Agrobacterium tumefaciens divisome proteins regulate the transition from polar growth to cell division.
Species- and C-terminal linker-dependent variations in the dynamic behavior of FtsZ on membranes in vitro.
The mechanisms that restrict peptidoglycan biosynthesis to the pole during elongation and re-direct peptidoglycan biosynthesis to mid-cell during cell division in polar-growing Alphaproteobacteria are largely unknown. Here, we explore the role of early division proteins of Agrobacterium tumefaciens including 3 FtsZ homologs, FtsA, and FtsW in the transition from polar growth to mid-cell growth and ultimately cell division. Although two of the three FtsZ homologs localize to mid-cell, exhibit GTPase activity and form co-polymers, only one, FtsZAT , is required for cell division. We find that FtsZAT is required not only for constriction and cell separation, but also for initiation of peptidoglycan synthesis at mid-cell and cessation of polar peptidoglycan biosynthesis. Depletion of FtsZAT in A. tumefaciens causes a striking phenotype: cells are extensively branched and accumulate growth active poles through tip splitting events. When cell division is blocked at a later stage by depletion of FtsA or FtsW, polar growth is terminated and ectopic growth poles emerge from mid-cell. Overall, this work suggests that A. tumefaciens FtsZ makes distinct contributions to the regulation of polar growth and cell division. This article is protected by copyright. All rights reserved.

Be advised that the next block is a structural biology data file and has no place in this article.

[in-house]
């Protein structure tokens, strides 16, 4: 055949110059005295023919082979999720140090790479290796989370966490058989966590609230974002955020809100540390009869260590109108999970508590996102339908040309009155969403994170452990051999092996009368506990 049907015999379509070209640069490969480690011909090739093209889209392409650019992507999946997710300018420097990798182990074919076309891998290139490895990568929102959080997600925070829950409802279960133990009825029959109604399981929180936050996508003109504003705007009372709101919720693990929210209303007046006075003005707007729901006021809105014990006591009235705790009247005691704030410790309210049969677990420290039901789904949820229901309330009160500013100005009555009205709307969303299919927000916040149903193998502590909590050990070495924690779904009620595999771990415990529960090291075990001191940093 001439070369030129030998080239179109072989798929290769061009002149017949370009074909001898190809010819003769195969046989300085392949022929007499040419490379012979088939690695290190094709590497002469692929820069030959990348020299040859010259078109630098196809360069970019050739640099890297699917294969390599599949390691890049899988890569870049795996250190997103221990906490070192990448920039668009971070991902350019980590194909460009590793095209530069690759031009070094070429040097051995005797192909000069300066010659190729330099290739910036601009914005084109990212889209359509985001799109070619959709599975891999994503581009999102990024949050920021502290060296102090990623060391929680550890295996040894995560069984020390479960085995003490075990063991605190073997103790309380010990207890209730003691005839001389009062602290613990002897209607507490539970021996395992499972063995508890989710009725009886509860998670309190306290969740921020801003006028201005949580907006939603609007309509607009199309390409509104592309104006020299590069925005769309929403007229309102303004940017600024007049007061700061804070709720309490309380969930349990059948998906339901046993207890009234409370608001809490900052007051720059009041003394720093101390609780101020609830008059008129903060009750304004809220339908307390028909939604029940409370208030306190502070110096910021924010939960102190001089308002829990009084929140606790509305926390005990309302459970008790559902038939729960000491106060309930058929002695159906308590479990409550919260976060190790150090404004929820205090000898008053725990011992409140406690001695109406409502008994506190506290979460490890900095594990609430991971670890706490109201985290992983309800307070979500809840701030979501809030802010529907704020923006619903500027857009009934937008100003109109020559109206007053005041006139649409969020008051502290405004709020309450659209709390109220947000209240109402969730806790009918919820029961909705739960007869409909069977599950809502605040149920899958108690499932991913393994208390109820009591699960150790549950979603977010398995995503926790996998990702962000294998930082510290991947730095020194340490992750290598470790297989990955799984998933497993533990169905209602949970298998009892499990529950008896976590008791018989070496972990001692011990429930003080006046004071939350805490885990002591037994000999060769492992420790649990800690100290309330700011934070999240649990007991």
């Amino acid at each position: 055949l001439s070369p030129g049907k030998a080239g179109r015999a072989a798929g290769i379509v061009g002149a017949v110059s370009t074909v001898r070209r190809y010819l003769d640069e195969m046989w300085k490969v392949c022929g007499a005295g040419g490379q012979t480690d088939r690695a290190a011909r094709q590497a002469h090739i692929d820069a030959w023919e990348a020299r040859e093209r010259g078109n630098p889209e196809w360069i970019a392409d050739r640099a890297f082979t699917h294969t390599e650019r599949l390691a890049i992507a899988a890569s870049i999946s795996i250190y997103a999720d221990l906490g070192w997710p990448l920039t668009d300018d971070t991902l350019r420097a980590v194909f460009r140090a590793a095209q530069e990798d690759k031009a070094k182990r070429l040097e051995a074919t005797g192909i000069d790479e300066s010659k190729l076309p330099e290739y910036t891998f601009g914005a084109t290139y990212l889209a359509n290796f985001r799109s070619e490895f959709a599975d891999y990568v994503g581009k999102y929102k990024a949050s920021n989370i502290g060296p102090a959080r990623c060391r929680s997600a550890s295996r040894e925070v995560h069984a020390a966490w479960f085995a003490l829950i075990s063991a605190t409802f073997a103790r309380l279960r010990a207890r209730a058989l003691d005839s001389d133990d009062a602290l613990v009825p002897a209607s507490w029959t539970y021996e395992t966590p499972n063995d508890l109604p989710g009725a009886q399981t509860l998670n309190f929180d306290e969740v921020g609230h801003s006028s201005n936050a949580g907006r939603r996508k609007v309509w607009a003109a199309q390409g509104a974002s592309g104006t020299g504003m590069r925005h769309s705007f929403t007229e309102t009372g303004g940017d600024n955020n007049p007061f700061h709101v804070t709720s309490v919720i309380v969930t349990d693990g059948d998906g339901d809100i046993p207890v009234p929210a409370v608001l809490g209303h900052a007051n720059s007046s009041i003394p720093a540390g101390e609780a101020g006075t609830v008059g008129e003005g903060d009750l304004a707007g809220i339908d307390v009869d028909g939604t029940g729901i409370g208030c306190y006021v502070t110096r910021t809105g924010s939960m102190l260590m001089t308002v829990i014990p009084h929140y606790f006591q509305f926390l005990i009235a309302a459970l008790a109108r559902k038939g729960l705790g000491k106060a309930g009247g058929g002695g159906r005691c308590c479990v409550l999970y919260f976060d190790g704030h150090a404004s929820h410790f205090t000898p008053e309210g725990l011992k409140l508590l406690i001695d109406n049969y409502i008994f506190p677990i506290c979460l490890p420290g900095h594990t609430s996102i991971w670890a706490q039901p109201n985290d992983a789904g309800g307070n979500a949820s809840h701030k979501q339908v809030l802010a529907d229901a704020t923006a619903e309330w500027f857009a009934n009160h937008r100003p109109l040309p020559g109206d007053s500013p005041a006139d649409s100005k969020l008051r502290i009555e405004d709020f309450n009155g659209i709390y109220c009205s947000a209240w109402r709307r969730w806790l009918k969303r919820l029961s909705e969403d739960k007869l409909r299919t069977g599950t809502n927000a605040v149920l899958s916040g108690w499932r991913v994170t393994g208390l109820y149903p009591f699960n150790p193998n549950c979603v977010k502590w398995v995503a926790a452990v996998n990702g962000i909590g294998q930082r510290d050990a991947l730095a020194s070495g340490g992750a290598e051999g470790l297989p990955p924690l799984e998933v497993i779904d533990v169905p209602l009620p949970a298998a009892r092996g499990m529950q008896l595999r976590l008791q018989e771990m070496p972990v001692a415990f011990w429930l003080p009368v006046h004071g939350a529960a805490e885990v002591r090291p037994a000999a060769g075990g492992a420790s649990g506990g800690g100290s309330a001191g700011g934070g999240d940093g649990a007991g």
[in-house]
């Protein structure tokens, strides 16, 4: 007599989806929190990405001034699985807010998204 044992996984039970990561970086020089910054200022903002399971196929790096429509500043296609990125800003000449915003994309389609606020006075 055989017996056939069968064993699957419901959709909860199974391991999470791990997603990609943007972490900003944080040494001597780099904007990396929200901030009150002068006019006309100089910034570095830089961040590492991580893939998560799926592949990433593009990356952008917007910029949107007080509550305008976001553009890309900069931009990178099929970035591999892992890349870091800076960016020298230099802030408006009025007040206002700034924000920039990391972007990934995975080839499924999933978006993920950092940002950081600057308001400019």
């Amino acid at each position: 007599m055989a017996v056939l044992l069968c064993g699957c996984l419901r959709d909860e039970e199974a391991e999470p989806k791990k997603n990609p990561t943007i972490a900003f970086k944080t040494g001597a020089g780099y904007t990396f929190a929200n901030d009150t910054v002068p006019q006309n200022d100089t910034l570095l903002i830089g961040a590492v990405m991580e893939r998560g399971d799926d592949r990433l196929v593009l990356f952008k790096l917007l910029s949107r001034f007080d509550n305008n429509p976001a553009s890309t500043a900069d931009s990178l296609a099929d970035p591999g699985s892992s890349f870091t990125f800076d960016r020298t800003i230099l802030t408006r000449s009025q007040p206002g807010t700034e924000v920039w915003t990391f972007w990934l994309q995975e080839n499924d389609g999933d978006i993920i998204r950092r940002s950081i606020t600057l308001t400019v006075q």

View details for PubMedID 30693575
The intrinsically disordered C-terminal linker of FtsZ regulates protofilament dynamics and superstructure in vitro